The material was to prove very popular in the clothing trade for several decades. It’s not clear which of his mills were directly involved, but it seems likely that at least part of the manufacturing process was carried out in the tall central building of Fromebridge Mill. At the time of the Great Exhibition, amongst other textile workers recorded at the mill, the 1851 census noted the presence of “elastic winders”. It’s such a unique occupation that there has to be a link.
Eastington-made cloth was destined to be promoted at a series of major events in the years following the Great Exhibition. For example, 1862 saw the opening of The International Exhibition, or Great London Exposition, in South Kensington, where types of cloth produced in our village included superfine black, scarlet, coloured cloth, doeskins, and elastics. Clearly, the elasticated fabric was still in demand. The exposition featured over 28,000 exhibitors from 36 countries. Eastington cloth must have been viewed by countless thousands and garnered a lot of interest.
However, on a personal front, not all was going well for Charles Hooper (but that’s a story for another time).
Others events followed that included the Vienna Universal Exhibition, or World Fair, of 1873, and a major show in Paris in 1878. In Vienna, Charles Henry Hooper displayed examples of Eastington-made West of England Superfine Broadcloths, Military and Hunting Cloths, Doeskins, Cassimeres and other Trouserings, Carriage Lining and Livery Cloths, Beavers, Meltons, Venetian, and Kerseys (names that now mean little to most of us!).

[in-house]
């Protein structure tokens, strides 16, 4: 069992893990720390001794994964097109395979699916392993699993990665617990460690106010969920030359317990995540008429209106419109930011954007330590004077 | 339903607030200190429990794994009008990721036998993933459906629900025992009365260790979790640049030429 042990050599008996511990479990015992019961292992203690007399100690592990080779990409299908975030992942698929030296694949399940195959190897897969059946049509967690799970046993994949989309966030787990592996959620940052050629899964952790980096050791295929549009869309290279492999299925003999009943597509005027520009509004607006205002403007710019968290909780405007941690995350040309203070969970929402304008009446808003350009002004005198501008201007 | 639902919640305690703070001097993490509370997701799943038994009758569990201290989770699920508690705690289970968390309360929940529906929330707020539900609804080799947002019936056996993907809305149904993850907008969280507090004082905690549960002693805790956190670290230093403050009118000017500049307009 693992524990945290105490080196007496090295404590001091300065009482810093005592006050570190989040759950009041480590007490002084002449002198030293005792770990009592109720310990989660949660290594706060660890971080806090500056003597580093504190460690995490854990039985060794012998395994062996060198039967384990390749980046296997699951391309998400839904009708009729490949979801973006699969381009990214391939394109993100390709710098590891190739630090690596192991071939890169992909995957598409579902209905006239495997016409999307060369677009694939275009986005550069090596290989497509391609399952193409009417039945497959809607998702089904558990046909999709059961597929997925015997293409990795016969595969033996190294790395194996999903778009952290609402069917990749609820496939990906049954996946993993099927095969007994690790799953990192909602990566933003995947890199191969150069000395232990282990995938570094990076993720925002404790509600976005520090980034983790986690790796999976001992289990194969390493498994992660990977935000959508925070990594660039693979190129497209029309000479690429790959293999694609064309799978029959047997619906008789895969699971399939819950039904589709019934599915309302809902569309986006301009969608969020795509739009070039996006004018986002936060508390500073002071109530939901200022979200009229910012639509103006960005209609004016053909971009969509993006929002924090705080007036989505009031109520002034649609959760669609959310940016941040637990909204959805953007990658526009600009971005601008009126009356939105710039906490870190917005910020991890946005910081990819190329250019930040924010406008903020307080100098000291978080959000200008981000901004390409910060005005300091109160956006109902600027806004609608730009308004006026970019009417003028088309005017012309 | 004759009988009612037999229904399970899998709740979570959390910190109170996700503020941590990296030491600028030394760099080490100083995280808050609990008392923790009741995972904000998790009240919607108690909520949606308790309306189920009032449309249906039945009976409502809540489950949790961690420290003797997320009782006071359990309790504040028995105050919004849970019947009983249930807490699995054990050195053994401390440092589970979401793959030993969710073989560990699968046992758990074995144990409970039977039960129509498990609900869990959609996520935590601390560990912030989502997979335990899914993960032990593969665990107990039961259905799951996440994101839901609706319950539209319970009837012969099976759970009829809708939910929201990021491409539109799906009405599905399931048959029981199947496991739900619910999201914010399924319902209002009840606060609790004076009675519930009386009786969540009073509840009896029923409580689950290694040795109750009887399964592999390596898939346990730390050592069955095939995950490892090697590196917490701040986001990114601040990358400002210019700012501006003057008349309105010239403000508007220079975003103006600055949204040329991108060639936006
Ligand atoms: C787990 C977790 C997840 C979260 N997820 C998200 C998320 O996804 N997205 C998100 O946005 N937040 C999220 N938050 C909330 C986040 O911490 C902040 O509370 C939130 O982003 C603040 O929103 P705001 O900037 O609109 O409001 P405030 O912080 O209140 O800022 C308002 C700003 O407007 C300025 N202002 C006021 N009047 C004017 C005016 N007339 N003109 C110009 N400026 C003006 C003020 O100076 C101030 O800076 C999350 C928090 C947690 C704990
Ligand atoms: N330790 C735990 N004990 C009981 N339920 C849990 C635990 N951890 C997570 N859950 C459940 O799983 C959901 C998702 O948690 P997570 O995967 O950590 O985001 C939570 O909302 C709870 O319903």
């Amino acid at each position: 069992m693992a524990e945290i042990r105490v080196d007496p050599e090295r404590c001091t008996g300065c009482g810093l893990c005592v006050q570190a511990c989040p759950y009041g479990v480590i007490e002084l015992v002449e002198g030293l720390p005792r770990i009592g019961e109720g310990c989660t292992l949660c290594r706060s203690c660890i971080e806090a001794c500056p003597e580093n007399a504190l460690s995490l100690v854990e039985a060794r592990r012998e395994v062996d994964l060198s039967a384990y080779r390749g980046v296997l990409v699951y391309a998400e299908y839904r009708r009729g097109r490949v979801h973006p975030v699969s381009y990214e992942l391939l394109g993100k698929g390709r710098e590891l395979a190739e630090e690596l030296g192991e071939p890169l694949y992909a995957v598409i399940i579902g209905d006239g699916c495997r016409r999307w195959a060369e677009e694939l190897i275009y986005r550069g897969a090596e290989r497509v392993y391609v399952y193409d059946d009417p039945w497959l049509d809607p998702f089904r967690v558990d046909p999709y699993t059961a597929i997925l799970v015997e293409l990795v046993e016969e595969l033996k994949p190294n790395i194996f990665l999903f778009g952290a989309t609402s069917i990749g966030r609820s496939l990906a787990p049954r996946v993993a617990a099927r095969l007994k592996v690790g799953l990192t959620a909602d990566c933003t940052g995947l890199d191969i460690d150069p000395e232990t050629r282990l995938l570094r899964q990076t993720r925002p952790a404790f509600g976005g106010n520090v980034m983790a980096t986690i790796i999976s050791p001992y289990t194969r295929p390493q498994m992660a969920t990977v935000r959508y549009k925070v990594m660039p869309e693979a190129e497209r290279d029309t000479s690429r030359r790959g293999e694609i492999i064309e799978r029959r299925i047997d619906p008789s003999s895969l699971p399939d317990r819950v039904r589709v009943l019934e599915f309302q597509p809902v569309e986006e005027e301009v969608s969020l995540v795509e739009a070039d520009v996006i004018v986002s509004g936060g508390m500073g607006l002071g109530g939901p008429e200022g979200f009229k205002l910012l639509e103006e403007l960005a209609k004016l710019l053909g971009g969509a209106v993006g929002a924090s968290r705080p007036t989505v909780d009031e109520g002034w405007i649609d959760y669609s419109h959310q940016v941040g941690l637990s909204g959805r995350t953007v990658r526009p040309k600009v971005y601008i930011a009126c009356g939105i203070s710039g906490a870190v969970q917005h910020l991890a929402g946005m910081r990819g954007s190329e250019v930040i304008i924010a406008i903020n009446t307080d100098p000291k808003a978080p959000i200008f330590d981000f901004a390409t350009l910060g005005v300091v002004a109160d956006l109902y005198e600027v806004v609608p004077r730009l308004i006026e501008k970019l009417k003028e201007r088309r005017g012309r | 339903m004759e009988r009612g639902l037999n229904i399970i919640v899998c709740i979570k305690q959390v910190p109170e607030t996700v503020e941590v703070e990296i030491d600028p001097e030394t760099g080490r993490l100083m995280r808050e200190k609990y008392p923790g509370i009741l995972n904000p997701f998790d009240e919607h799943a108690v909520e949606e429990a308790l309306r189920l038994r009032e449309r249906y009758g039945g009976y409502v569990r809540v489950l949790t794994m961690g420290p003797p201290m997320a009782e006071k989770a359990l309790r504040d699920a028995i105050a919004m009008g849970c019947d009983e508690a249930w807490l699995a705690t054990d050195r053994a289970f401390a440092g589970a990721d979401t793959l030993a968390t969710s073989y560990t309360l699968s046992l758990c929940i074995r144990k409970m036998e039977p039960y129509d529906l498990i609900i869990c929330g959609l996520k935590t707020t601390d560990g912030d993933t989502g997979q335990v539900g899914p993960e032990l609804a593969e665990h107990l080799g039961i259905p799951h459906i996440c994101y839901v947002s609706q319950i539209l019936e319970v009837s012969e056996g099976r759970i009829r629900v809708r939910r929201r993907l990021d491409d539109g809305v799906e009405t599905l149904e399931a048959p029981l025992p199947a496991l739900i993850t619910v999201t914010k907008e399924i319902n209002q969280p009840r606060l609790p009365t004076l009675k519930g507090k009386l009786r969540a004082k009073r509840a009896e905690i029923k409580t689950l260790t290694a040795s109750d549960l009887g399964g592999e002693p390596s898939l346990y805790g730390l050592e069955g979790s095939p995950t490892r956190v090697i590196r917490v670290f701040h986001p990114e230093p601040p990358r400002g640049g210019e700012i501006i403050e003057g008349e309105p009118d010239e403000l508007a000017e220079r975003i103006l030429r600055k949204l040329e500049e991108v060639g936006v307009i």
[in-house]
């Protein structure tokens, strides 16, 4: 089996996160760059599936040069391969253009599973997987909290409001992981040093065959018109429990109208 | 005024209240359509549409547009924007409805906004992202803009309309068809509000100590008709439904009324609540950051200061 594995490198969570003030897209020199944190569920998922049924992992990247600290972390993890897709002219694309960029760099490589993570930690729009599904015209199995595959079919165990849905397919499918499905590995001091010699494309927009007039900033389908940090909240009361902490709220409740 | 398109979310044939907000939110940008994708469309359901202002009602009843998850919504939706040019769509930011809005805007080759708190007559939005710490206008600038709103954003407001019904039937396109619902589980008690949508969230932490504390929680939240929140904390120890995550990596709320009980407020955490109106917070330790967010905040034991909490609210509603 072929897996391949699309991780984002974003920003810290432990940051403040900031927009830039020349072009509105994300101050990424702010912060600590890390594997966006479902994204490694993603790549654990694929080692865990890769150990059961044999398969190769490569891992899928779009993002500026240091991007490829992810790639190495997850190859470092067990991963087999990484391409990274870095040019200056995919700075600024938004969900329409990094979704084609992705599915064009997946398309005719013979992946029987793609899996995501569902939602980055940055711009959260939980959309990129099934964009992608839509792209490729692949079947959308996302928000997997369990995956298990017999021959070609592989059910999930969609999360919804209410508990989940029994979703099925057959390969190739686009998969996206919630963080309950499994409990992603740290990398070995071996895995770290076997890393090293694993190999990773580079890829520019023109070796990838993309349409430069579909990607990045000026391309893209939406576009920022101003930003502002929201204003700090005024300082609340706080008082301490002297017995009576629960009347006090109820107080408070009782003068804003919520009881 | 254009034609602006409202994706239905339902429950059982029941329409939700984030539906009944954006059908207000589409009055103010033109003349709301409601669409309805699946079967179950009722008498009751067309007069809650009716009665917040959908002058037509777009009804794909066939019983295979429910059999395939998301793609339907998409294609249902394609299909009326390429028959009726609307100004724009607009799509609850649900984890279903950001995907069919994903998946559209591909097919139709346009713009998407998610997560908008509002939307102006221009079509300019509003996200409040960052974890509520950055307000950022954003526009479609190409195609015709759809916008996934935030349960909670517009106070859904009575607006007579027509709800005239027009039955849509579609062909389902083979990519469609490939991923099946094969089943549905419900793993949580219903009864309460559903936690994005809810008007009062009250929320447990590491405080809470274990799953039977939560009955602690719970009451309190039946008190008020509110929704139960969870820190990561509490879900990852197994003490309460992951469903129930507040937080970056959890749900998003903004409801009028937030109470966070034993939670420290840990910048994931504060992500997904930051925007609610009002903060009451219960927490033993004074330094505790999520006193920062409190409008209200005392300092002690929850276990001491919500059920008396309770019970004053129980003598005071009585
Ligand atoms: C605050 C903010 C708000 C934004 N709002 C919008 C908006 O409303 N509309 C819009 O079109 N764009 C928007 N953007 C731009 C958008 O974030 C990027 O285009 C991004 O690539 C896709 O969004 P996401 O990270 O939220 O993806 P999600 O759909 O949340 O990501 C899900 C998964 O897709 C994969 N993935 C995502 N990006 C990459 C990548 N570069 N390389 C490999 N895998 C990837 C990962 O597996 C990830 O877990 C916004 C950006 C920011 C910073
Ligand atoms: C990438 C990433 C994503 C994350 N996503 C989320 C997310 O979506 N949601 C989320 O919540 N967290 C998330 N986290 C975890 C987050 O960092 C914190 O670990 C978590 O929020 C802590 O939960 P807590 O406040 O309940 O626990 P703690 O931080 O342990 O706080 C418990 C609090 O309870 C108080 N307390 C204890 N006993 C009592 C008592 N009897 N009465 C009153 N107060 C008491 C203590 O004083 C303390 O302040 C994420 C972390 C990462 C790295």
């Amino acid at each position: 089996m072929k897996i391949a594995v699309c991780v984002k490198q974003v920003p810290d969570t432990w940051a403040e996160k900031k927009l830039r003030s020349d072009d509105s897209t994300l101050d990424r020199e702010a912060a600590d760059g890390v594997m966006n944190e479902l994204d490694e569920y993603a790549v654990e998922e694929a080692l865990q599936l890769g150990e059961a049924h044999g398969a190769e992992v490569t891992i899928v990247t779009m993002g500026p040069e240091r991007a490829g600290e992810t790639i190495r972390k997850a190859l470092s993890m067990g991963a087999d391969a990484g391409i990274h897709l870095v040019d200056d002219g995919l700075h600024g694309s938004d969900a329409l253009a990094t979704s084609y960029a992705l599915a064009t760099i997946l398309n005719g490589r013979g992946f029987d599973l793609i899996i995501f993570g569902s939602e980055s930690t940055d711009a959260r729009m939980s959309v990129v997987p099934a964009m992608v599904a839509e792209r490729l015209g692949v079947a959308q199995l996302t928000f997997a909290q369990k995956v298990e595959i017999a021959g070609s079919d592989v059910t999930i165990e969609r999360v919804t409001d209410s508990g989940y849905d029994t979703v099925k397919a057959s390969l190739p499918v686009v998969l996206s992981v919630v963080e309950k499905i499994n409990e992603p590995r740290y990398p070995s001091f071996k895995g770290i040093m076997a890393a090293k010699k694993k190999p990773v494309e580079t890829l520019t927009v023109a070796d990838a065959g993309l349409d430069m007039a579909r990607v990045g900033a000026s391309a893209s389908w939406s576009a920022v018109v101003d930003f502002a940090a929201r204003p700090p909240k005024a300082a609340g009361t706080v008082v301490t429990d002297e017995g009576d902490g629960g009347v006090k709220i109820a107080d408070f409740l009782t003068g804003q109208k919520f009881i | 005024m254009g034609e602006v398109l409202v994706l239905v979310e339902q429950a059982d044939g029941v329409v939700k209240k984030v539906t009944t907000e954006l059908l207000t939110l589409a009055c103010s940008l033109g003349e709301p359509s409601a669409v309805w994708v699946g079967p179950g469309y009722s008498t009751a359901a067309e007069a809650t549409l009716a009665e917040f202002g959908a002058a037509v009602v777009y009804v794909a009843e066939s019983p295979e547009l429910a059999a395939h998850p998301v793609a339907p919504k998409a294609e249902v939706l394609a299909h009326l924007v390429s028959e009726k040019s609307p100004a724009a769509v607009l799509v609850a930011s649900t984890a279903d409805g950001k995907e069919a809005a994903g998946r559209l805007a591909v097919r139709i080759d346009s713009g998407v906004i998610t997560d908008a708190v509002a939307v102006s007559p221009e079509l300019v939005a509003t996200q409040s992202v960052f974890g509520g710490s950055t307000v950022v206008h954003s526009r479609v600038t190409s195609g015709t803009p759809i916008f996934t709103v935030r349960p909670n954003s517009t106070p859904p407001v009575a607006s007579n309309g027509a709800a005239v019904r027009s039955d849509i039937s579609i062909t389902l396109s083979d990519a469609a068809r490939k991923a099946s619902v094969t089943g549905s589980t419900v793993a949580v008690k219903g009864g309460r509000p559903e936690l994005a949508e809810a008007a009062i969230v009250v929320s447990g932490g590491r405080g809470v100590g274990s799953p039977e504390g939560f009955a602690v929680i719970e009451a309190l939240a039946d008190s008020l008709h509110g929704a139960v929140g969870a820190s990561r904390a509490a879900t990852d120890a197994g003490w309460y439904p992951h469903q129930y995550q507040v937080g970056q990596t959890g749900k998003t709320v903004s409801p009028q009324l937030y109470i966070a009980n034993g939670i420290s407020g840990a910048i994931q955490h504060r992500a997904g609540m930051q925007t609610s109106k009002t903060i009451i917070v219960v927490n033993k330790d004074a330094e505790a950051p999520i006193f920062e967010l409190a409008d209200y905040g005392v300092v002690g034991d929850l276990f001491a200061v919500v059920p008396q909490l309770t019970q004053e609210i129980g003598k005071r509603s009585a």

In August 1878, the Stroud Journal reported on Hooper’s success at the Paris exposition, noting that the judges had:
found Hooper’s exhibit that included his elastic cloth and a diagonal coating woven under a new patent, by far the most remarkable in the place.
Eastington cloth made it beyond Europe to several major events in the USA. 1876 saw the opening of the Centennial Exhibition in Philadelphia. Charles Hooper & Co’s products were located in the main exhibition building and included an array of lengths of woollen cloths, broadcloths, military cloths, and skins, all in a hanging display.
This was followed in 1893 by The World’s Columbian Exposition, or the Chicago World’s Fair, organised to celebrate the 400th anniversary of Christopher Columbus’ arrival in the New World in 1492. It was the biggest fair yet, and no less than forty six countries had pavilions there. Remarkably, more than 27 million people visited during its six-month run. Hooper and Eastington were once again represented with a display that included:
West of England fine cloths: coatings, trouserings, serges, military (scarlet), naval (blue), carriage, livery, cricket and tennis, billiard, piano, printers’, gloving cloths. Speciality: Hooper’s “warpless elastic cloths.”
The exposition was a great success but it ended on an unexpected note as the city’s mayor was assassinated two days before it finally closed.
So, our village may lack grand houses and celebrity residents, but the name ‘Eastington’ was once well known and respected by those who knew the difference between their Cassimeres and Kerseys!